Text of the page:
With 102 joint and coauthors, legislation banning red light cameras has more than enough lawmakers signed on to exceed the 76 votes necessary to pass out of the Texas House this session.
“Obtaining these coauthors is an important first step at finally banning these intrusive and unconstitutional cameras across the State and fulfilling a demand of the people. Needing only 76 votes to pass a bill out of the chamber, 102 joint and coauthors virtually guarantees HB 1631’s passage through the House.”
Stickland’s is far and away the bill with the most support in the Texas House for this session. The measure with the next highest number of authors has just 54.
Moreover, according to the Legislative Reference Library, only four bills have been signed into Texas law having secured more than 100 authors in the previous three legislative sessions, putting Stickland’s bill in rare company.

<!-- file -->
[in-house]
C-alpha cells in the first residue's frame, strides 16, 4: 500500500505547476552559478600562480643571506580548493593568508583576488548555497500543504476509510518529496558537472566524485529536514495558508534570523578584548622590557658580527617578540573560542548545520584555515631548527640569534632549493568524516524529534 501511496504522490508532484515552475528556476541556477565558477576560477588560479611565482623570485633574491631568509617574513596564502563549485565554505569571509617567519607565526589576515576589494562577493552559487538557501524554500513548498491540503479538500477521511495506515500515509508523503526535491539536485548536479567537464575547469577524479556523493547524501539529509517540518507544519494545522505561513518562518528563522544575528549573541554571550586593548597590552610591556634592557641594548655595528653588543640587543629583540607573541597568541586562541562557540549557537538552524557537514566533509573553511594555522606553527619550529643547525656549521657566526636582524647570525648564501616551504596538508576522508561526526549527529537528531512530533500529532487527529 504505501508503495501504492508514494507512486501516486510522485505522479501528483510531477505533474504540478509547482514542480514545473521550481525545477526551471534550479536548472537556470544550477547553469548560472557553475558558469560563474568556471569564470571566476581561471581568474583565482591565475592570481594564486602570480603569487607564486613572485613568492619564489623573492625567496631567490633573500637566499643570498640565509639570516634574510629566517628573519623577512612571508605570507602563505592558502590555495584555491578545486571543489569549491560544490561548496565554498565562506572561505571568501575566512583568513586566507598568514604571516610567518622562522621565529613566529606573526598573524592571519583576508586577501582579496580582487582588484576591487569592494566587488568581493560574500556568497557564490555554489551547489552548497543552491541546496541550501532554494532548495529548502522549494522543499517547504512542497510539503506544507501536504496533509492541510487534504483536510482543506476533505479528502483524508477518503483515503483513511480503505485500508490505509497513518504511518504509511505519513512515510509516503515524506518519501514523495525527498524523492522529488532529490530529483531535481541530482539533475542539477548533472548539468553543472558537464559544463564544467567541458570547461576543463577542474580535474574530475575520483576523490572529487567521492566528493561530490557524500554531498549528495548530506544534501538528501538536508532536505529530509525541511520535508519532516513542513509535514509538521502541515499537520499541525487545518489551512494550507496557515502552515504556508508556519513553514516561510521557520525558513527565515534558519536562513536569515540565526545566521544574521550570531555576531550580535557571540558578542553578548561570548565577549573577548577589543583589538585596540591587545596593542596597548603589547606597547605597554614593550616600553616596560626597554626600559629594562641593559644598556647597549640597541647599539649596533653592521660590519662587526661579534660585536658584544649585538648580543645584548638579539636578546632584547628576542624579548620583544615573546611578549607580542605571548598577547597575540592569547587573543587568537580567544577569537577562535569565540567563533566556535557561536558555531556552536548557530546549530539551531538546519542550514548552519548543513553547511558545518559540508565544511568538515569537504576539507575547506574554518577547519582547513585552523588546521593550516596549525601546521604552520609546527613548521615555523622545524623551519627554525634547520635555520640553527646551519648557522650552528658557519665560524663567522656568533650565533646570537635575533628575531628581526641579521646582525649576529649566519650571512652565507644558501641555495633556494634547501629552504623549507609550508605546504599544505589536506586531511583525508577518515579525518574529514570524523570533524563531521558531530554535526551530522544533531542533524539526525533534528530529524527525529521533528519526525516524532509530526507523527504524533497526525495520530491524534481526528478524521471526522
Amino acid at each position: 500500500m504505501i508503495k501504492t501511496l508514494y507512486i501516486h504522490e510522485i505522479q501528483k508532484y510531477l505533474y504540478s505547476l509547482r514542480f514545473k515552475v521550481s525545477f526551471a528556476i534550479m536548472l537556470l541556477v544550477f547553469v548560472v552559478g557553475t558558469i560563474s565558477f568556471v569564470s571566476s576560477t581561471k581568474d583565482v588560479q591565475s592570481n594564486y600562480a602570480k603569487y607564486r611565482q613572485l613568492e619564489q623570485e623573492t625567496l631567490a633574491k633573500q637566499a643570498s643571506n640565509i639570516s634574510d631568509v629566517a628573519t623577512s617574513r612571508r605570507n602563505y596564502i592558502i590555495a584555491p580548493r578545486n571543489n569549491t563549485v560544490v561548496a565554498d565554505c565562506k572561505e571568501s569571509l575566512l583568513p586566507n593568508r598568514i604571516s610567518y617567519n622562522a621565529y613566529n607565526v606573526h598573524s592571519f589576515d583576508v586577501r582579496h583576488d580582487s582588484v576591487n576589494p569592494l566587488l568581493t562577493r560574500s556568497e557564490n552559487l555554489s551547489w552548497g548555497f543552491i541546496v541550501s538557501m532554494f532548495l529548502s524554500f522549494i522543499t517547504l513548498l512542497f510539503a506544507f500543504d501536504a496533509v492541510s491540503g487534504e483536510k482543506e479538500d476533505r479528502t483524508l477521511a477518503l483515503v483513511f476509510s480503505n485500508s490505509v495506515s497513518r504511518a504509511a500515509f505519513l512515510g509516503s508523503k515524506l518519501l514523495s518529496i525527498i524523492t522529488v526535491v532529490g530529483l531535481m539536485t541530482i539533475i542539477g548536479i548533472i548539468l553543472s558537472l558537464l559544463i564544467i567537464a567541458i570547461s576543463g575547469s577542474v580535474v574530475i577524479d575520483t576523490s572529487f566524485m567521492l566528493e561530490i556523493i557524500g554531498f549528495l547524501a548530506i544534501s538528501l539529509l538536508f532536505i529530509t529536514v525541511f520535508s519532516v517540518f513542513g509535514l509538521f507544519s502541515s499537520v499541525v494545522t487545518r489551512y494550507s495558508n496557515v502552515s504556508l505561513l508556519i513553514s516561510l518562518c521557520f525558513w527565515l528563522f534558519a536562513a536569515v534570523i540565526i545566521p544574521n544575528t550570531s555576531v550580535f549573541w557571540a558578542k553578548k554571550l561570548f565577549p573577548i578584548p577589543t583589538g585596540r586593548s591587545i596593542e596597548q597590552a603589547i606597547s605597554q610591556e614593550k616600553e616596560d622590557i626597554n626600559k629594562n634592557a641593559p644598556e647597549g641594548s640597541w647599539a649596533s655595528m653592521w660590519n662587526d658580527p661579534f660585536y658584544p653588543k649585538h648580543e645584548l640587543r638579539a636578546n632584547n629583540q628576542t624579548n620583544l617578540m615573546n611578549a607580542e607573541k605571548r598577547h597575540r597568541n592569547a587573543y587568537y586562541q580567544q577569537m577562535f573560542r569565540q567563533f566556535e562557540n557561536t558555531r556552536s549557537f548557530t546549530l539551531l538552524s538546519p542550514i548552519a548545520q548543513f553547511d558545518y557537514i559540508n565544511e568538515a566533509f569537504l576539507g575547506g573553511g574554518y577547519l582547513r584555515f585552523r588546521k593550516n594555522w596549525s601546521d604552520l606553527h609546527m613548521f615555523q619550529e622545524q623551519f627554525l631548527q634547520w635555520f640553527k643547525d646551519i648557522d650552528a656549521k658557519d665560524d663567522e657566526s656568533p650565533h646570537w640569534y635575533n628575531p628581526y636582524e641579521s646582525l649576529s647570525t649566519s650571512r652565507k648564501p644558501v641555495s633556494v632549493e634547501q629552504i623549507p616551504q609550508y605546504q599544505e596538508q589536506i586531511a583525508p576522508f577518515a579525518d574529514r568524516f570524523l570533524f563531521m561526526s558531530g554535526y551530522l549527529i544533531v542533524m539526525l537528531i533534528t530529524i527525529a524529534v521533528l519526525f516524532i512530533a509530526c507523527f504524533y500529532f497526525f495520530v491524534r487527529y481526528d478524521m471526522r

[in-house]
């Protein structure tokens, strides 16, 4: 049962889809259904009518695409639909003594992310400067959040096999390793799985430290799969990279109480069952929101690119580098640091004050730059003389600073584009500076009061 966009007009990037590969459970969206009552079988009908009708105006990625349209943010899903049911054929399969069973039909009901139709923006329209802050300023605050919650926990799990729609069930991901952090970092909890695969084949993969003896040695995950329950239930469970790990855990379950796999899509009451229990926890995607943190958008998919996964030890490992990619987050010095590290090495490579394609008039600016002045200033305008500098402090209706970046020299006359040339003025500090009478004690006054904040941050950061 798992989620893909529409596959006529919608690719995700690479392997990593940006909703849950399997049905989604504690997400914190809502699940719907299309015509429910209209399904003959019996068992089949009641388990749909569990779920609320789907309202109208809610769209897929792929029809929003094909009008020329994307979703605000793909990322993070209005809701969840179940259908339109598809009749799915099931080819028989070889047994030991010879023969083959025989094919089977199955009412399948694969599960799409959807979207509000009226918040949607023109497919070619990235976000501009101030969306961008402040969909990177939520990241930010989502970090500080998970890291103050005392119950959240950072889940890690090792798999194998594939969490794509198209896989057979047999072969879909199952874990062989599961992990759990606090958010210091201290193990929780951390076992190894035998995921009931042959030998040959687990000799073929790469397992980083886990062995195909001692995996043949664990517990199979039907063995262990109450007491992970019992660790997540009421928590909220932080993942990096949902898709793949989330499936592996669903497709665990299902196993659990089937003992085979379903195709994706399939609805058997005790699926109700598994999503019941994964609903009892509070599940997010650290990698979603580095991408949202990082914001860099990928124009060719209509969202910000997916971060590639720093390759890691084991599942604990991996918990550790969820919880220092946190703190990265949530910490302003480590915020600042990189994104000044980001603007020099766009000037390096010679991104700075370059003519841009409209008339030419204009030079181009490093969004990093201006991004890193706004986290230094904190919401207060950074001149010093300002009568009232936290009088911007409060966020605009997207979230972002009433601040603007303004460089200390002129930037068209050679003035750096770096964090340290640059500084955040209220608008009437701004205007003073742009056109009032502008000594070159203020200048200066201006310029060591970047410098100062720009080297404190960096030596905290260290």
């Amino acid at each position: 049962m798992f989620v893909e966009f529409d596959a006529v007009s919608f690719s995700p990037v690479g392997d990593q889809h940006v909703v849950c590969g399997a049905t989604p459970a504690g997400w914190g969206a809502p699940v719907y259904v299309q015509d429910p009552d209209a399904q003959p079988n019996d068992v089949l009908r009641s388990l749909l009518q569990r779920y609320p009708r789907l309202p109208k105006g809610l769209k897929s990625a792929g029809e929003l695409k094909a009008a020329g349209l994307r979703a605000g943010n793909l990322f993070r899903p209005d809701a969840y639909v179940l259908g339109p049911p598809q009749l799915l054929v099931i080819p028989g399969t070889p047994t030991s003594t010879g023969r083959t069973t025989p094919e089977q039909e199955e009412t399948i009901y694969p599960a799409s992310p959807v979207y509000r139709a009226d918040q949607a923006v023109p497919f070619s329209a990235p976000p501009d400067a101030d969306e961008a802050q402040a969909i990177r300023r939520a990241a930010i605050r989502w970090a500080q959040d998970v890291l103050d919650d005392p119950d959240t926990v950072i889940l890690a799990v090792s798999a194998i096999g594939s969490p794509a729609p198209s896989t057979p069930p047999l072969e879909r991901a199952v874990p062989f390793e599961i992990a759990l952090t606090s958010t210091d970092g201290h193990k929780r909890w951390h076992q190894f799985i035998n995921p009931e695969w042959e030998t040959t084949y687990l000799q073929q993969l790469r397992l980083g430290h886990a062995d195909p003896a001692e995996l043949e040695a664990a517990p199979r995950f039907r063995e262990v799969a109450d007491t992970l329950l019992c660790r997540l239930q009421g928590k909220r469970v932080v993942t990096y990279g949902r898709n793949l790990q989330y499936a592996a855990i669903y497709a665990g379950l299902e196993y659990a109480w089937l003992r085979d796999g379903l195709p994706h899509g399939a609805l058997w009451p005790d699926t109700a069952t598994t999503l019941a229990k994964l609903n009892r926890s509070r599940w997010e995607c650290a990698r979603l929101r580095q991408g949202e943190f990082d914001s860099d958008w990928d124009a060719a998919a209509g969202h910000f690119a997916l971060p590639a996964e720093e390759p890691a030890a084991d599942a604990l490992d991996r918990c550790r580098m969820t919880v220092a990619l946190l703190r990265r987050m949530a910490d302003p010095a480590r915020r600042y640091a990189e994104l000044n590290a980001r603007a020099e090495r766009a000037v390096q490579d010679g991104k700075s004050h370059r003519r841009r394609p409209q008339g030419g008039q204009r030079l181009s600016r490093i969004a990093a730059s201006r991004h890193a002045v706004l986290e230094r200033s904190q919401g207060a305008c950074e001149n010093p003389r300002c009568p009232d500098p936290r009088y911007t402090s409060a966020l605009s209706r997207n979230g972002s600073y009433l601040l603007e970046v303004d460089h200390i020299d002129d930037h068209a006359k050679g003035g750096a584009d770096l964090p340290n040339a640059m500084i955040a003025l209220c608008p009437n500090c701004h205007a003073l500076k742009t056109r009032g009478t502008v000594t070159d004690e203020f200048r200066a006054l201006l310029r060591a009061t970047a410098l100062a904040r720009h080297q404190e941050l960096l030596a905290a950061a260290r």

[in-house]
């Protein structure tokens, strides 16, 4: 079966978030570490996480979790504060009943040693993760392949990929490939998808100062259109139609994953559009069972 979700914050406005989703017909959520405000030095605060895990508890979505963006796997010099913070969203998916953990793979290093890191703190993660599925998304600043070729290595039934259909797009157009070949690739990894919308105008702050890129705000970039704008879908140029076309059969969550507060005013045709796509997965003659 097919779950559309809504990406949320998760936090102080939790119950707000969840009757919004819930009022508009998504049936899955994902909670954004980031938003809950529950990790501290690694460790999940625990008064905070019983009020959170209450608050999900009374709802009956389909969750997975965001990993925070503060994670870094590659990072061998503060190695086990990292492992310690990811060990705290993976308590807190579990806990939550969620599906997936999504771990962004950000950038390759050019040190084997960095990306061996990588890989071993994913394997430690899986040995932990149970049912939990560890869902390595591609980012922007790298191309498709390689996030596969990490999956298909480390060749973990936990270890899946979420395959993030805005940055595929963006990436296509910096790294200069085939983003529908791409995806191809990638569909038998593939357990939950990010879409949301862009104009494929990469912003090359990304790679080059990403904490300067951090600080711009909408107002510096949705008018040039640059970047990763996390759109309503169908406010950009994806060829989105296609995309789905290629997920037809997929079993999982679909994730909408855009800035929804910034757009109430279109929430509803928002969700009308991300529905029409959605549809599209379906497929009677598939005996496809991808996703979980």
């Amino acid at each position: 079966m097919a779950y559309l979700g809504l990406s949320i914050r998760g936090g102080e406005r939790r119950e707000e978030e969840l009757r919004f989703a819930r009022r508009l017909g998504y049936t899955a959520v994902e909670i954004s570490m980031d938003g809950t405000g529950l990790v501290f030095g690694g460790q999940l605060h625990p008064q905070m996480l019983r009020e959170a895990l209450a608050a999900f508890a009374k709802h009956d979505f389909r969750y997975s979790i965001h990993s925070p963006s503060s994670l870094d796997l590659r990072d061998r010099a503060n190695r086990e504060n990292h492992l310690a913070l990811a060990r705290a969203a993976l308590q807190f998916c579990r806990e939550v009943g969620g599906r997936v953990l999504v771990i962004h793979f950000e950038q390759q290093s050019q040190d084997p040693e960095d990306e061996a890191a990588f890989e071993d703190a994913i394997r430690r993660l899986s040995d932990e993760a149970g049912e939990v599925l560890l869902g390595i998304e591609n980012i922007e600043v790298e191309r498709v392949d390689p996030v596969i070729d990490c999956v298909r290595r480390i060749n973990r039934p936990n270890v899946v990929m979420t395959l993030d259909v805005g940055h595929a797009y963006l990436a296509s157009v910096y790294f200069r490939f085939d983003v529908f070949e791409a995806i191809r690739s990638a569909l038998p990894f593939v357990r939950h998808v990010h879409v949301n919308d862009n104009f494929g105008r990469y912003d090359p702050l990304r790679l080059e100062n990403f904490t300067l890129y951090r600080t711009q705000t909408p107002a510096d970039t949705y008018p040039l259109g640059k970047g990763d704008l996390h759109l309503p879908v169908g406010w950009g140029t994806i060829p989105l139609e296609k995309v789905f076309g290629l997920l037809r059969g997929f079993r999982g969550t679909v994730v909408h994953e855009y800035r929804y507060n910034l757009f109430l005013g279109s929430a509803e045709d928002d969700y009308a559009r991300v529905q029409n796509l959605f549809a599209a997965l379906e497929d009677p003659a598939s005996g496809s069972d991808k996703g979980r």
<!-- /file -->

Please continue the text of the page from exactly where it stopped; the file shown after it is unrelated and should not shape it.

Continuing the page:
Only one bill has touted more than 100 coauthors and failed to get the signature of the governor since the 83rd Legislature.
Gov. Greg Abbott has already signaled his support for legislation banning red-light cameras in Texas several times on the campaign trail in 2018, in addition to indicating support for the policy since the start of 86th.
— Greg Abbott (@GregAbbott_TX) August 10, 2018
Stickland told Texas Scorecard he believes the bill will reach the Governor’s desk and be signed into law.
“It would be wise for lawmakers in both chambers to join the growing list of patriots who are siding with Texans over the out of state vendors. The fourth amendment is not up for debate. I fully expect my colleagues to do the right thing and get this bill to the Governor’s desk,” said Stickland.
Though the bill has yet to be referred to committee, Stickland further confirmed he has received the support of a majority of the members on both the Texas House Transportation and Calendars Committees where it is expected to be considered for public testimony.